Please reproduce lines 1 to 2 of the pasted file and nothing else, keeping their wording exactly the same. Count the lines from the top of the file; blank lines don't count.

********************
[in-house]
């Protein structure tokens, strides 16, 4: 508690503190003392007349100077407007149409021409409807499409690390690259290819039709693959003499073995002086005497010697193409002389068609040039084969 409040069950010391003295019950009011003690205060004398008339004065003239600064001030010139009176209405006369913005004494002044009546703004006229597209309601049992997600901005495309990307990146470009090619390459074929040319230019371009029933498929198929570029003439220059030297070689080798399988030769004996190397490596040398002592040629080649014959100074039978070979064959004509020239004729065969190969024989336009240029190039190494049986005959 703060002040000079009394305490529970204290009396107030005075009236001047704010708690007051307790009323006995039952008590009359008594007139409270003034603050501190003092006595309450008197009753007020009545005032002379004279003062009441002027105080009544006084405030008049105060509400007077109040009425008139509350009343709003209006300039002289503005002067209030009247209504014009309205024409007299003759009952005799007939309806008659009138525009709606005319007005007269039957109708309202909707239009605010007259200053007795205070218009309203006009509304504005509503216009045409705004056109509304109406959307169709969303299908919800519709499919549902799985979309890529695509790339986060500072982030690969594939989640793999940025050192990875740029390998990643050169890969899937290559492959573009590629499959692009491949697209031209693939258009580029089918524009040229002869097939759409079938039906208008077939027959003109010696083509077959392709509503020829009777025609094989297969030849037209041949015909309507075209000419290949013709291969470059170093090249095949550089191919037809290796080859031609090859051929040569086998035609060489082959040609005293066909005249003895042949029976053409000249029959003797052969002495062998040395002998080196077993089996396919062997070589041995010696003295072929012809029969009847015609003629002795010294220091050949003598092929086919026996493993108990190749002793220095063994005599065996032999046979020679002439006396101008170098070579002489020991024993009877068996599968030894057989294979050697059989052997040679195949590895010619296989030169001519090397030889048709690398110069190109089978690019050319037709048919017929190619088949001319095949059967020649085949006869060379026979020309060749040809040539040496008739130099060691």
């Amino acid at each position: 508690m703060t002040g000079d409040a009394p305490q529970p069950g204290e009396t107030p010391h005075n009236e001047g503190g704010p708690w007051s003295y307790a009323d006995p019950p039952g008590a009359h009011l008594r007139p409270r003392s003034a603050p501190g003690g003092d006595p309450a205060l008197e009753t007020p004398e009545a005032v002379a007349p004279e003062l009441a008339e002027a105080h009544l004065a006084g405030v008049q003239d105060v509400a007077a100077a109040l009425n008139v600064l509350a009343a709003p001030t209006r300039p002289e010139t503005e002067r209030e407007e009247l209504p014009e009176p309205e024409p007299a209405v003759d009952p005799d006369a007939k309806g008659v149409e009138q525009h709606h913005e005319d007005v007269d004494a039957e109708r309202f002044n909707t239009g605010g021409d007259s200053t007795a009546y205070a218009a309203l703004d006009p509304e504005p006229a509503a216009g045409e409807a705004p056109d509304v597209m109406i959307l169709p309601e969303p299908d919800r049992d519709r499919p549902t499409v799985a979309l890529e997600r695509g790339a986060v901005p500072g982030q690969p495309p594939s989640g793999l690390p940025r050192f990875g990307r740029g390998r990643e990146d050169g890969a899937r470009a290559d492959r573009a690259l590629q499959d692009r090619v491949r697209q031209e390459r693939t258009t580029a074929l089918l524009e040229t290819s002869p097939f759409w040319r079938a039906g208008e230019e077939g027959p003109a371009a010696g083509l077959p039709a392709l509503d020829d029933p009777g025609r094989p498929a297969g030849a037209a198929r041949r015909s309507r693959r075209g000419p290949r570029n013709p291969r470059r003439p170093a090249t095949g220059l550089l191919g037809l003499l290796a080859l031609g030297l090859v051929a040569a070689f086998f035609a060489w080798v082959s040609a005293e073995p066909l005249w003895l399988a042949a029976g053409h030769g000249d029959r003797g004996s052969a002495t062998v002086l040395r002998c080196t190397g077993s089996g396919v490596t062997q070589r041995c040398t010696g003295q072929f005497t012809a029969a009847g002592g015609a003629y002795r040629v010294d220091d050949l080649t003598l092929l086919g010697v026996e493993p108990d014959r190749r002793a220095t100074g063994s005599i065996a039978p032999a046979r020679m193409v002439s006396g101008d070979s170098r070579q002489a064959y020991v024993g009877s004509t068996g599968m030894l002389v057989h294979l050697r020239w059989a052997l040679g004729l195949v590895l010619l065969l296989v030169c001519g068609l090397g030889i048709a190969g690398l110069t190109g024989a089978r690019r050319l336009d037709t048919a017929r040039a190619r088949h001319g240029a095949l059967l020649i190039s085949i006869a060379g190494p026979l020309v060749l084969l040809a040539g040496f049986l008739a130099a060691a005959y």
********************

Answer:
[in-house]
């Protein structure tokens, strides 16, 4: 508690503190003392007349100077407007149409021409409807499409690390690259290819039709693959003499073995002086005497010697193409002389068609040039084969 409040069950010391003295019950009011003690205060004398008339004065003239600064001030010139009176209405006369913005004494002044009546703004006229597209309601049992997600901005495309990307990146470009090619390459074929040319230019371009029933498929198929570029003439220059030297070689080798399988030769004996190397490596040398002592040629080649014959100074039978070979064959004509020239004729065969190969024989336009240029190039190494049986005959 703060002040000079009394305490529970204290009396107030005075009236001047704010708690007051307790009323006995039952008590009359008594007139409270003034603050501190003092006595309450008197009753007020009545005032002379004279003062009441002027105080009544006084405030008049105060509400007077109040009425008139509350009343709003209006300039002289503005002067209030009247209504014009309205024409007299003759009952005799007939309806008659009138525009709606005319007005007269039957109708309202909707239009605010007259200053007795205070218009309203006009509304504005509503216009045409705004056109509304109406959307169709969303299908919800519709499919549902799985979309890529695509790339986060500072982030690969594939989640793999940025050192990875740029390998990643050169890969899937290559492959573009590629499959692009491949697209031209693939258009580029089918524009040229002869097939759409079938039906208008077939027959003109010696083509077959392709509503020829009777025609094989297969030849037209041949015909309507075209000419290949013709291969470059170093090249095949550089191919037809290796080859031609090859051929040569086998035609060489082959040609005293066909005249003895042949029976053409000249029959003797052969002495062998040395002998080196077993089996396919062997070589041995010696003295072929012809029969009847015609003629002795010294220091050949003598092929086919026996493993108990190749002793220095063994005599065996032999046979020679002439006396101008170098070579002489020991024993009877068996599968030894057989294979050697059989052997040679195949590895010619296989030169001519090397030889048709690398110069190109089978690019050319037709048919017929190619088949001319095949059967020649085949006869060379026979020309060749040809040539040496008739130099060691």